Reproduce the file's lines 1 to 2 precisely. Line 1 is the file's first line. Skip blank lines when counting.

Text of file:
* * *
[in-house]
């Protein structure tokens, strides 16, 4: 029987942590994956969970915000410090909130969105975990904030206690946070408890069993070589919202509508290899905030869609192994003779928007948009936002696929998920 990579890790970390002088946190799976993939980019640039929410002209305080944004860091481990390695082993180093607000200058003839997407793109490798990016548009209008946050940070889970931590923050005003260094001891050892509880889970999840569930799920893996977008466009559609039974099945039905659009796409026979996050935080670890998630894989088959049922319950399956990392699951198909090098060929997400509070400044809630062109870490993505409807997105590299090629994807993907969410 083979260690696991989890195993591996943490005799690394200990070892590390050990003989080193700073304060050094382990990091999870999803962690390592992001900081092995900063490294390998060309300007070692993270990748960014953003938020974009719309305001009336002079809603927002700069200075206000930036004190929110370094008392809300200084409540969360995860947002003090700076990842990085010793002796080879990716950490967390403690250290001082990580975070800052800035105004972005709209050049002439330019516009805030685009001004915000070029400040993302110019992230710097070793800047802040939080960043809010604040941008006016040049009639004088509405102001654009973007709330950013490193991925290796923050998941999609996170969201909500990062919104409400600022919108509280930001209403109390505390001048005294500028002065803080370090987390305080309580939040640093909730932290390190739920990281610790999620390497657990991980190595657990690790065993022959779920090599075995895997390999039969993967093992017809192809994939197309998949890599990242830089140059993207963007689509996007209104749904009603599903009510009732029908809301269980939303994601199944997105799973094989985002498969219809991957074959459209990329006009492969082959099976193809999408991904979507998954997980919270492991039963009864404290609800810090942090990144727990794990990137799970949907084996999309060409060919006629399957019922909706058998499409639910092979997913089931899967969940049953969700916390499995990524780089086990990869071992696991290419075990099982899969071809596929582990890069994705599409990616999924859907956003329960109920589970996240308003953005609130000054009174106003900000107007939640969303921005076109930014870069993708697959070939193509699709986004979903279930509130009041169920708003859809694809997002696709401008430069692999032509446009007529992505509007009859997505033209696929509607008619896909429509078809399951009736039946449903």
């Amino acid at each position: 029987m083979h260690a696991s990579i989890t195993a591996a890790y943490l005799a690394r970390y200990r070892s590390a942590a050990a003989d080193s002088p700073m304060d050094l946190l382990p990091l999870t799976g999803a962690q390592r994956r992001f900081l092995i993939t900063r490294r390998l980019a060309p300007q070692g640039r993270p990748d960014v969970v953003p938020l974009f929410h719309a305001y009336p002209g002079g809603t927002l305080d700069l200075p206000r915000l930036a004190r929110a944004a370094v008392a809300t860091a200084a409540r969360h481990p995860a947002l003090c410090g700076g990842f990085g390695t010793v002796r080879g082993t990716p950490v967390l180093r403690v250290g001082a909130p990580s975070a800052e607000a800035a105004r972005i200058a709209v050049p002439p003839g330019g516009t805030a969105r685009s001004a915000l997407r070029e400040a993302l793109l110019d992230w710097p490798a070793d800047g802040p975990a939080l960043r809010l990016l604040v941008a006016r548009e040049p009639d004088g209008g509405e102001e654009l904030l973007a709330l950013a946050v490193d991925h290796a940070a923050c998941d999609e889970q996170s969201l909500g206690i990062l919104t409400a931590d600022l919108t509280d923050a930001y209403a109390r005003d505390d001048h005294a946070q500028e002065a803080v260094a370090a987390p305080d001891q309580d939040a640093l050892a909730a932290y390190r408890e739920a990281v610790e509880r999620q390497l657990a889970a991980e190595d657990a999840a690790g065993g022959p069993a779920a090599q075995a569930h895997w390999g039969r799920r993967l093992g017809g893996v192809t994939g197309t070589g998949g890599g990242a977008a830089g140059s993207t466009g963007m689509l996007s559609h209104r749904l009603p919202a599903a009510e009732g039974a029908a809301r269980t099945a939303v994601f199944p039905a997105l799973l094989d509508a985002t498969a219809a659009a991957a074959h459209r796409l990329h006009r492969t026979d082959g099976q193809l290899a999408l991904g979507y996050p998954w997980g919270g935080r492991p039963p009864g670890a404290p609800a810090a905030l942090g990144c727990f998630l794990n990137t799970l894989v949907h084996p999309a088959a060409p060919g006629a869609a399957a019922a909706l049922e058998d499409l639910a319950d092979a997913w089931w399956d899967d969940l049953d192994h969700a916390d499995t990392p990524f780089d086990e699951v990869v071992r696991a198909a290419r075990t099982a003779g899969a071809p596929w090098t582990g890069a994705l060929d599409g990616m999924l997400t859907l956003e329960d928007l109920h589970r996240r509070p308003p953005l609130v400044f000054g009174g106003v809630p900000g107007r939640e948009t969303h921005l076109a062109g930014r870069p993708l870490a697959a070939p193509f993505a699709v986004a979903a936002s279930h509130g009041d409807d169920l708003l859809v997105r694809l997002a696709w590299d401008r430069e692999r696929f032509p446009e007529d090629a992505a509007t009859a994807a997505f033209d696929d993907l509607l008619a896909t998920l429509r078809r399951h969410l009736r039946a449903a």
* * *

[in-house]
């Protein structure tokens, strides 16, 4: 029987942590994956969970915000410090909130969105975990904030206690946070408890069993070589919202509508290899905030869609192994003779928007948009936002696929998920 990579890790970390002088946190799976993939980019640039929410002209305080944004860091481990390695082993180093607000200058003839997407793109490798990016548009209008946050940070889970931590923050005003260094001891050892509880889970999840569930799920893996977008466009559609039974099945039905659009796409026979996050935080670890998630894989088959049922319950399956990392699951198909090098060929997400509070400044809630062109870490993505409807997105590299090629994807993907969410 083979260690696991989890195993591996943490005799690394200990070892590390050990003989080193700073304060050094382990990091999870999803962690390592992001900081092995900063490294390998060309300007070692993270990748960014953003938020974009719309305001009336002079809603927002700069200075206000930036004190929110370094008392809300200084409540969360995860947002003090700076990842990085010793002796080879990716950490967390403690250290001082990580975070800052800035105004972005709209050049002439330019516009805030685009001004915000070029400040993302110019992230710097070793800047802040939080960043809010604040941008006016040049009639004088509405102001654009973007709330950013490193991925290796923050998941999609996170969201909500990062919104409400600022919108509280930001209403109390505390001048005294500028002065803080370090987390305080309580939040640093909730932290390190739920990281610790999620390497657990991980190595657990690790065993022959779920090599075995895997390999039969993967093992017809192809994939197309998949890599990242830089140059993207963007689509996007209104749904009603599903009510009732029908809301269980939303994601199944997105799973094989985002498969219809991957074959459209990329006009492969082959099976193809999408991904979507998954997980919270492991039963009864404290609800810090942090990144727990794990990137799970949907084996999309060409060919006629399957019922909706058998499409639910092979997913089931899967969940049953969700916390499995990524780089086990990869071992696991290419075990099982899969071809596929582990890069994705599409990616999924859907956003329960109920589970996240308003953005609130000054009174106003900000107007939640969303921005076109930014870069993708697959070939193509699709986004979903279930509130009041169920708003859809694809997002696709401008430069692999032509446009007529992505509007009859997505033209696929509607008619896909429509078809399951009736039946449903």